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The Guinness Book of Meby Steven Church
Synopses & Reviews
Pogo Stick Jumping. The greatest number of jumps achieved is 105,338 by Michael Barban in 18 hours on September 12, 1978, in Florissant, Missouri. Scott Spencer...of Wilmington, Delaware, covered 6 miles in 6 1¿2 hours in September 1974.
In this wildly imaginative memoir about an oversized midwestern boy's obsession with the Guinness Book of World Records, a tale of growing up different takes on epic proportions. "It was the Guinness books that gave me an escape," proclaims Steven Church in this darkly comic memoir, "a strange and seductive escape into the territory of the imagination." The Guinness Book of Me recalls a perilous youth strewn with the shadows of record holders, past and present, whose cameos add layers of meaning in fabulous and unexpected ways.
Have you ever wondered why someone would grow the world's longest fingernails or eat an eleven-foot tree? Steven Church has. His bizarre speculative investigations have less to do with the truth and more to do with a celebration of freaks, an exploration of memory, and an examination of identity. In fierce, muscled prose, Church explores a childhood lived between a father and younger brother who are each larger than life. Both hilarious and heartbreaking, The Guinness Book of Me will captivate and surprise you. This is more than a memoir; it's an engaging homage to pop culture, a powerful look at life's extremes, and an impressive debut from a promising young writer.
"'My obsession is not with breaking records,' Church clarifies, but with people who set out to break them — specifically the ones in the tattered edition of the Guinness Book of World Records Church bought at a book fair when he was a kid. Imaginative meditations on the unseen lives of the man with fingernails so long they curve in on themselves or the overweight twins who worked as motorcycle stuntmen are woven around an account of Church's own life, starting with an accident-prone childhood that left him with a dozen scars down one side of his body, including a 16-stitcher on his cheek that still draws wary looks nearly 20 years later. The theme of alienation emerges as Church considers his reactions to his younger brother's death in a car accident; expressing his rage with a violent, aggressive style of playing basketball eventually gives way to finding an emotional outlet in creative writing. Church examines many powerful memories — of his father speeding through a cornfield to gather ears of corn in the bed of a pickup truck, or of the author himself blowing off an important interview to watch a basketball game with a professor's 10-year-old son — that mark him as a rigorously observant and emotionally perceptive writer likely to stay on readers' radar. Agent, Doug Stewart at Sterling Lord Literistic. (Apr.)" Publishers Weekly (Copyright Reed Business Information, Inc.)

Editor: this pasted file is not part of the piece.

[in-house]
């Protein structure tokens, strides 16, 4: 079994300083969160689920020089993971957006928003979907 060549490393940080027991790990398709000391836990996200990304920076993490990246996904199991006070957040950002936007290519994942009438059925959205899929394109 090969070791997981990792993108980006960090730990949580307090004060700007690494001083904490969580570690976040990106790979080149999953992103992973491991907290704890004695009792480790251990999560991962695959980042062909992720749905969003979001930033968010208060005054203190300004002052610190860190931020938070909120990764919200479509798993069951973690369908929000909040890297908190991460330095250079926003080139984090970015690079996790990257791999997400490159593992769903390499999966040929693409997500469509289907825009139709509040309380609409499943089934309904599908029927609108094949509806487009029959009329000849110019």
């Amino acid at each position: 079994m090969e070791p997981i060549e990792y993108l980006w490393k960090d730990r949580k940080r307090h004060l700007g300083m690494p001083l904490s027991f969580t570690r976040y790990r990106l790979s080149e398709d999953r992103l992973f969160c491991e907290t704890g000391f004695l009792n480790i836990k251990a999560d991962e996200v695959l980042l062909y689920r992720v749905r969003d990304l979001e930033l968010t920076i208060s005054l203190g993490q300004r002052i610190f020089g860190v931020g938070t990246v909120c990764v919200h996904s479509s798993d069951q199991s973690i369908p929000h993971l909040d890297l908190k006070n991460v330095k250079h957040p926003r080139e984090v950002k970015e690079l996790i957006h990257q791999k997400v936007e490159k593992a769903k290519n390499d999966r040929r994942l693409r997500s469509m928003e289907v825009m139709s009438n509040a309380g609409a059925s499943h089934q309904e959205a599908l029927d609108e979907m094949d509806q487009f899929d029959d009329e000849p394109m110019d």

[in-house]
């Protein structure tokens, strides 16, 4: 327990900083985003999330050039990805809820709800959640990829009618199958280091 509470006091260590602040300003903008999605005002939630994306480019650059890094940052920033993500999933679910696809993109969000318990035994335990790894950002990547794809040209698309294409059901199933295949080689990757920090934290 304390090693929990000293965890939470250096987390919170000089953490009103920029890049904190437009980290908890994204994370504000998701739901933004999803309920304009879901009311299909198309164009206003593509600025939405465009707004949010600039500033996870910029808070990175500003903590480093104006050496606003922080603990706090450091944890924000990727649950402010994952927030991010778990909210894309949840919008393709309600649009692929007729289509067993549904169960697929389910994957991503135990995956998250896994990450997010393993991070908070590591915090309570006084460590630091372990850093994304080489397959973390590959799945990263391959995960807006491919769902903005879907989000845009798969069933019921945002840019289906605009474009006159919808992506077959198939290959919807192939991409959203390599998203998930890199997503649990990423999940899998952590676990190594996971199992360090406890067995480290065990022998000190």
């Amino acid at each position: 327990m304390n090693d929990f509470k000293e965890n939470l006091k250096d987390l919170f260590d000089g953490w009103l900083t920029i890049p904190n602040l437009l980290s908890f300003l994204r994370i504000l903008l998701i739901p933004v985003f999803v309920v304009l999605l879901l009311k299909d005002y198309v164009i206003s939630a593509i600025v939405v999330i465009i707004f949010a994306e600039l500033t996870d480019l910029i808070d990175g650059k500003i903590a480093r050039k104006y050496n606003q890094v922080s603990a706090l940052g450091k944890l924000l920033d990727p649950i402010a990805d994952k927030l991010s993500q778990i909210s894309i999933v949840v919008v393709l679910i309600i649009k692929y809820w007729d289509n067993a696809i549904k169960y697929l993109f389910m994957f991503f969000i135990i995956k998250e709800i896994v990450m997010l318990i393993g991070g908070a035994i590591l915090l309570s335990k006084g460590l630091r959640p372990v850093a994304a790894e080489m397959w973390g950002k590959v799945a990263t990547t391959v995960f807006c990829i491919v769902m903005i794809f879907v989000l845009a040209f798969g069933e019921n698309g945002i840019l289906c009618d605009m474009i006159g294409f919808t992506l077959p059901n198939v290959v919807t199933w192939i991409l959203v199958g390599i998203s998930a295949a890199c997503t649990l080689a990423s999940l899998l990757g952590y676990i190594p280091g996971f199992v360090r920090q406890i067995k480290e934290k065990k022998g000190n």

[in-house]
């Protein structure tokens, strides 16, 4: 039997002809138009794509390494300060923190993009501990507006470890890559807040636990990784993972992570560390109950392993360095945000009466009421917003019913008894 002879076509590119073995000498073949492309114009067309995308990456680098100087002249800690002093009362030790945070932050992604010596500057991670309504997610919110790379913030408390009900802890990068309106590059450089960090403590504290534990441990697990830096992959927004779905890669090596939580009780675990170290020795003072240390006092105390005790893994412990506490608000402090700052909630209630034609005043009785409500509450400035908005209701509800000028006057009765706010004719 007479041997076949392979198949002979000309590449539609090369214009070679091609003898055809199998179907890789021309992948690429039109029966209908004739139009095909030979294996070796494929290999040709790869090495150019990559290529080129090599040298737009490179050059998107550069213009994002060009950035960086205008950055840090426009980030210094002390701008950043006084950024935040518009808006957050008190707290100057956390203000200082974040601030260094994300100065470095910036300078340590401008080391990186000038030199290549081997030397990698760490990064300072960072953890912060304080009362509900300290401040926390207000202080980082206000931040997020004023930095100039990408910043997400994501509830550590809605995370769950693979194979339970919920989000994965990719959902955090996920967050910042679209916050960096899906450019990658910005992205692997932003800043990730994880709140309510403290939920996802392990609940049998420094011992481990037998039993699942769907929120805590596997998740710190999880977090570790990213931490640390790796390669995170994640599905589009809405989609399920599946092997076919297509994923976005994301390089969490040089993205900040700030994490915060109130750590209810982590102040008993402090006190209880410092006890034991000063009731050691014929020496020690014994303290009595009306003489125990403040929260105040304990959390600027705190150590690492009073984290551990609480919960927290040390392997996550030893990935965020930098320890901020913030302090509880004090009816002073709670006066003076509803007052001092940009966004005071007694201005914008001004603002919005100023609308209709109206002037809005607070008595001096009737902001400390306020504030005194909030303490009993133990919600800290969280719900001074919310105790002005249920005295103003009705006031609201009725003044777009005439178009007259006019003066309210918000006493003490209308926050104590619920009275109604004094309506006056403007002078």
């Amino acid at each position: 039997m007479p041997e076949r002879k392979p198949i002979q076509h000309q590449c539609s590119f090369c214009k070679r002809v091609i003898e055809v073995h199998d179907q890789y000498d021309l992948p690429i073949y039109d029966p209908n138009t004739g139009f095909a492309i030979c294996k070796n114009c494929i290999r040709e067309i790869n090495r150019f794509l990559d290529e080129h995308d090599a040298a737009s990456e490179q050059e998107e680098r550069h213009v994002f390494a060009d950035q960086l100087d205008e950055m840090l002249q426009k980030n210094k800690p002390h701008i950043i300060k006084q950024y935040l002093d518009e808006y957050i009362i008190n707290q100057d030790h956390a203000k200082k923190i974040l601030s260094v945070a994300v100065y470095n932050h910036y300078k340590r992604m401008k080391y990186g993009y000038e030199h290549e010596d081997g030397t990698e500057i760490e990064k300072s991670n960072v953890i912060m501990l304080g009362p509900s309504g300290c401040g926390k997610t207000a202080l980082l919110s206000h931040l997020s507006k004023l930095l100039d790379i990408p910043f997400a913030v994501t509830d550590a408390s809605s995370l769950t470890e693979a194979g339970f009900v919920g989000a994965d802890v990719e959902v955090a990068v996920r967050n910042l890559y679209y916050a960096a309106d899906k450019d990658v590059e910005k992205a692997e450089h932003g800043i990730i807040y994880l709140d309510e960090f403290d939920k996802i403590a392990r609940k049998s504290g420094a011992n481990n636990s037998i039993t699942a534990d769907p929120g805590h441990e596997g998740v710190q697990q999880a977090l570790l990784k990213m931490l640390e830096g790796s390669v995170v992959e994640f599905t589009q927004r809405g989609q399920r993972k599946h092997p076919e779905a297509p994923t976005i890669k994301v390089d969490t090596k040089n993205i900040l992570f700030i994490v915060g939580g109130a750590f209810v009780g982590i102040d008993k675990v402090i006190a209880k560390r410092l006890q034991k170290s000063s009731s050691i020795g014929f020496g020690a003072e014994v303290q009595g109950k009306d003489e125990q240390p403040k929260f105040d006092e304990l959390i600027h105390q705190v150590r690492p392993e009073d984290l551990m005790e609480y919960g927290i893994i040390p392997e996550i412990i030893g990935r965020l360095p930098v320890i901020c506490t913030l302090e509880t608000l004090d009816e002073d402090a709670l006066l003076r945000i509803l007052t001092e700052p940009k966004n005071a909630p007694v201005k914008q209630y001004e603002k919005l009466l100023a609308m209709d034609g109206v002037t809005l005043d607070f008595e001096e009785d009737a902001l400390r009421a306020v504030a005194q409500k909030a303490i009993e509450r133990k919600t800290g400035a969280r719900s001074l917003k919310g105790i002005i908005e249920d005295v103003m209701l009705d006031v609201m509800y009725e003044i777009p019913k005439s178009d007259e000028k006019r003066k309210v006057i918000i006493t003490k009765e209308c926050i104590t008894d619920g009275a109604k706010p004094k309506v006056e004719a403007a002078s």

"Church's sublime, existential meditation on what it means to Be Strange is required reading for anyone who has ever felt out of place, which is everyone. Alert the Guinness Book people: This may be the most oddly beguiling book every written." Tom Bissell, author of Chasing the Sea
"The Guinness Book of Me is not a compendium of trivial achievements, but rather a smart, big-hearted compendium of incidents and events illustrating the greatest achievement of all, which is surviving a life that gives you scars both inside and out. A rich, rewarding book." Brendan Halpin, author of Donorboy and It Takes a Worried Man
"Eccentric, ambitious art at its best." Brad Land, author of Goat
"Church has written a remarkable book. It's sweet and touching but also so funny that I sometimes felt like I had a case of kuru, the laughing sickness (the rarest disease in the world)." A. J. Jacobs, author of The Know-It-All
In this wildly imaginative memoir about a Midwestern boy's obsession with "The Guinness Book of World Records," a tale of growing up different takes on epic proportions.
About the Author
Steven Church was born and raised in Lawrence, Kansas. He was briefly switched at birth and then subsequently returned to his mother. Steven attended public schools in Lawrence and graduated from the University of Kansas in 1995 with a BA in philosophy.
In 2002, he earned his MFA in Fiction from Colorado State University. His work has been published in several literary magazines; and has been thrice nominated for a Pushcart Prize.
He has worked as a fry cook, Bobcat operator, tour guide (twice), housepainter, maintenance man, conflict mediator, academic advisor and teacher.
He currently serves as the Nonfiction Editor for Many Mountains Moving and as an Advisory Board Member for the Colorado Review. Steven was awarded the 2003 Colorado Council on the Arts Fellowship in Creative Nonfiction and named the Alan Collins Scholar in Nonfiction for the 2003 Bread Loaf Writer's Conference. He lives in Fort Collins, Colorado with his wife and son.
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